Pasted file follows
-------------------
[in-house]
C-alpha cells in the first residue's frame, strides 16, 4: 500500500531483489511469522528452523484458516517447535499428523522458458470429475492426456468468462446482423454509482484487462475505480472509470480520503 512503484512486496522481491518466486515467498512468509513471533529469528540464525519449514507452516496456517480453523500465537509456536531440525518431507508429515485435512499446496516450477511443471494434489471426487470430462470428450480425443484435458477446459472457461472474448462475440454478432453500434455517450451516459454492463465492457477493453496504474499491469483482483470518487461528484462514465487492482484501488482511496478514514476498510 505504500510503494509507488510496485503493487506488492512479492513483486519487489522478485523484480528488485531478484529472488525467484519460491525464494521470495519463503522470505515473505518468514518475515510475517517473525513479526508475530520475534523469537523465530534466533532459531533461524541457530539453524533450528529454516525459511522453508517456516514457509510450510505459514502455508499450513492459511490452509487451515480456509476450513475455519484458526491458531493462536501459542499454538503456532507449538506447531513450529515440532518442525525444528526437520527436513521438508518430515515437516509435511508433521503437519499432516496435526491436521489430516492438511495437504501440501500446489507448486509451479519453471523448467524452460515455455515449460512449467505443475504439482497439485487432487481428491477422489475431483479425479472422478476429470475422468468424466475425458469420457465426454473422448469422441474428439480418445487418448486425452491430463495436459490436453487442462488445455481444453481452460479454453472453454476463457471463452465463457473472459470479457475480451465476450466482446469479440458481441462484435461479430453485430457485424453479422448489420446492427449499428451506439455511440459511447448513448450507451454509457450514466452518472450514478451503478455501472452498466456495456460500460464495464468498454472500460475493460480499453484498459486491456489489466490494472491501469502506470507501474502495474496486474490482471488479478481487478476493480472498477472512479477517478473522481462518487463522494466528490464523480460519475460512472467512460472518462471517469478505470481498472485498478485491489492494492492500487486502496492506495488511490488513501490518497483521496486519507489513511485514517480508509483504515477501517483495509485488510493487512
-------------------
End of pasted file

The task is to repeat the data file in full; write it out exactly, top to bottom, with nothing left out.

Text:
[in-house]
C-alpha cells in the first residue's frame, strides 16, 4: 500500500531483489511469522528452523484458516517447535499428523522458458470429475492426456468468462446482423454509482484487462475505480472509470480520503 512503484512486496522481491518466486515467498512468509513471533529469528540464525519449514507452516496456517480453523500465537509456536531440525518431507508429515485435512499446496516450477511443471494434489471426487470430462470428450480425443484435458477446459472457461472474448462475440454478432453500434455517450451516459454492463465492457477493453496504474499491469483482483470518487461528484462514465487492482484501488482511496478514514476498510 505504500510503494509507488510496485503493487506488492512479492513483486519487489522478485523484480528488485531478484529472488525467484519460491525464494521470495519463503522470505515473505518468514518475515510475517517473525513479526508475530520475534523469537523465530534466533532459531533461524541457530539453524533450528529454516525459511522453508517456516514457509510450510505459514502455508499450513492459511490452509487451515480456509476450513475455519484458526491458531493462536501459542499454538503456532507449538506447531513450529515440532518442525525444528526437520527436513521438508518430515515437516509435511508433521503437519499432516496435526491436521489430516492438511495437504501440501500446489507448486509451479519453471523448467524452460515455455515449460512449467505443475504439482497439485487432487481428491477422489475431483479425479472422478476429470475422468468424466475425458469420457465426454473422448469422441474428439480418445487418448486425452491430463495436459490436453487442462488445455481444453481452460479454453472453454476463457471463452465463457473472459470479457475480451465476450466482446469479440458481441462484435461479430453485430457485424453479422448489420446492427449499428451506439455511440459511447448513448450507451454509457450514466452518472450514478451503478455501472452498466456495456460500460464495464468498454472500460475493460480499453484498459486491456489489466490494472491501469502506470507501474502495474496486474490482471488479478481487478476493480472498477472512479477517478473522481462518487463522494466528490464523480460519475460512472467512460472518462471517469478505470481498472485498478485491489492494492492500487486502496492506495488511490488513501490518497483521496486519507489513511485514517480508509483504515477501517483495509485488510493487512